Project idea #1: Mini home server
SMALL FOOTPRINT, BIG DENSITY.
With an ever-digital life requiring dense storage solutions to keep up with our content creation and content consumption, having one’s digital life centrally served can make life so much simpler. This assessment is relevant to serving digital media collections for movies, music and TV shows, through to storing digital memories and documents such as family photos, important personal documents and so on, or perhaps to assist not just in creating order from the chaos of sizeable quantities of digital content but also create order from the chaos of numerous digital devices.
Depending on a number of factors, you may even consider utilising multiple services from a home mini server. For example, you may wish to set up a proper domain network structure operating from a central server to provide services such as DHCP or firewall protection if you wish to offload these from typically being implemented by a modem-router or router. Or perhaps you may take a ‘dumb server’ approach and rather than making the system a server as per the traditional sense, it could simply be another client PC on the network but with the storage drives mapped to the network and shared to other network clients.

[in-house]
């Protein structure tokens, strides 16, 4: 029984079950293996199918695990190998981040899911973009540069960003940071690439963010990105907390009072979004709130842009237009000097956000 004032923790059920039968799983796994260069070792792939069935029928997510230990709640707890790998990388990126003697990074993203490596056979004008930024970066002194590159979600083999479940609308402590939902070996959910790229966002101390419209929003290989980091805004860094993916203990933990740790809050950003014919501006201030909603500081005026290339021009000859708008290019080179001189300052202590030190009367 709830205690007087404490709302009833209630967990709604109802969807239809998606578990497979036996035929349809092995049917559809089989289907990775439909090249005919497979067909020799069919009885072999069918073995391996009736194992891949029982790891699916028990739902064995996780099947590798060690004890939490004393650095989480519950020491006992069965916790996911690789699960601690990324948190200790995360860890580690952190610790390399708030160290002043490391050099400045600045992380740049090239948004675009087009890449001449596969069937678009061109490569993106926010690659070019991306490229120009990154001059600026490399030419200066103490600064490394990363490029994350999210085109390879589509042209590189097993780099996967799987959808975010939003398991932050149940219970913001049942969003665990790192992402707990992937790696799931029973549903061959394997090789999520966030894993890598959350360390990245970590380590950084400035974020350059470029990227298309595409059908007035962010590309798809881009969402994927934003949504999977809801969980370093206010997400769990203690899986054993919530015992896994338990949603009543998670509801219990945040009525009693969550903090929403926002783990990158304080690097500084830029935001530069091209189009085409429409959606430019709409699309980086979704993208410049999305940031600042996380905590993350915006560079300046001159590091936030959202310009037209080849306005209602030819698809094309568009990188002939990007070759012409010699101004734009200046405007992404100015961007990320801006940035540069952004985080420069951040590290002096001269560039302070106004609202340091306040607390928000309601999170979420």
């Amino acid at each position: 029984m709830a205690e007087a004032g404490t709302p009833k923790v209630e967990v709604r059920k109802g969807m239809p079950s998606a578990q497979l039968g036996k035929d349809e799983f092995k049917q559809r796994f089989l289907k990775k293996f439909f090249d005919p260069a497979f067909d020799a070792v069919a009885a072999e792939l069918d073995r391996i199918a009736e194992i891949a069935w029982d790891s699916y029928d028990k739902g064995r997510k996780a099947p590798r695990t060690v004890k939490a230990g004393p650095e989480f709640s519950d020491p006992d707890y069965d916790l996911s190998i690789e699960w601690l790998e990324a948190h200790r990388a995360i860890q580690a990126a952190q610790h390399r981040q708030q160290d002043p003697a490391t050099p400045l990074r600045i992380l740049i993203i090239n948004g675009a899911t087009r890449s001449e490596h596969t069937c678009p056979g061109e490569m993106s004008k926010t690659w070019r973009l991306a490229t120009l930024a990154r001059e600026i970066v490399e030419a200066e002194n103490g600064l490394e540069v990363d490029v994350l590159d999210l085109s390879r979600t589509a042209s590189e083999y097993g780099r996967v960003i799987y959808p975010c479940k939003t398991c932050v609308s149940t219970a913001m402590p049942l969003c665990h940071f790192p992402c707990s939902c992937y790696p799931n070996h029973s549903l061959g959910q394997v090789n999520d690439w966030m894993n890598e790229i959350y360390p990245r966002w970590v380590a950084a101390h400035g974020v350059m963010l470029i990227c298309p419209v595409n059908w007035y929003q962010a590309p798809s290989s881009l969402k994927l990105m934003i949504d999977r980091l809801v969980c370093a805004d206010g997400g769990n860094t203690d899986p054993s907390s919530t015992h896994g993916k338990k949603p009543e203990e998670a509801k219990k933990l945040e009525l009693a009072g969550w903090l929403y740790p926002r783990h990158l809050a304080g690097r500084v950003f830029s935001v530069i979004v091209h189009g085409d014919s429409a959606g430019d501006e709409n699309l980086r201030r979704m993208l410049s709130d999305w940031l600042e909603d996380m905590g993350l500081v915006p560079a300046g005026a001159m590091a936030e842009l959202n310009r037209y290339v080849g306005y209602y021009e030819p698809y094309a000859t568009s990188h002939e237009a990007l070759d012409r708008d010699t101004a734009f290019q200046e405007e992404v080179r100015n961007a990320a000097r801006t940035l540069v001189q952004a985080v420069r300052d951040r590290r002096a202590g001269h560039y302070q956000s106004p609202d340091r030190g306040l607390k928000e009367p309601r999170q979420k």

You can go the vanilla route and look into different operating system versions, possible usage restrictions, within the Windows ecosystem, but there are so many great and often free alternative home server OS options out there to consider. There are options that are both noob friendly and hardcore to deliver the level of functionality, granular control and user friendliness that you require for your needs.
Some alternative server operating systems for home use include Amahi Home Server, FreeNAS, Open Media Vault, XPEnology, NAS4Free and for the console line Linux champions there’s Ubuntu Server.
While serving data is a core functionality of a home mini server, another useful function is to operate as a centralised backup point for other client devices on the network. So you may consider configuring the client to back up data to the home mini server on a daily basis or perhaps just once a week, or month, depending on the importance of your data.
An ASUS VivoMini-V VC65R makes for a potentially super- stacked file server.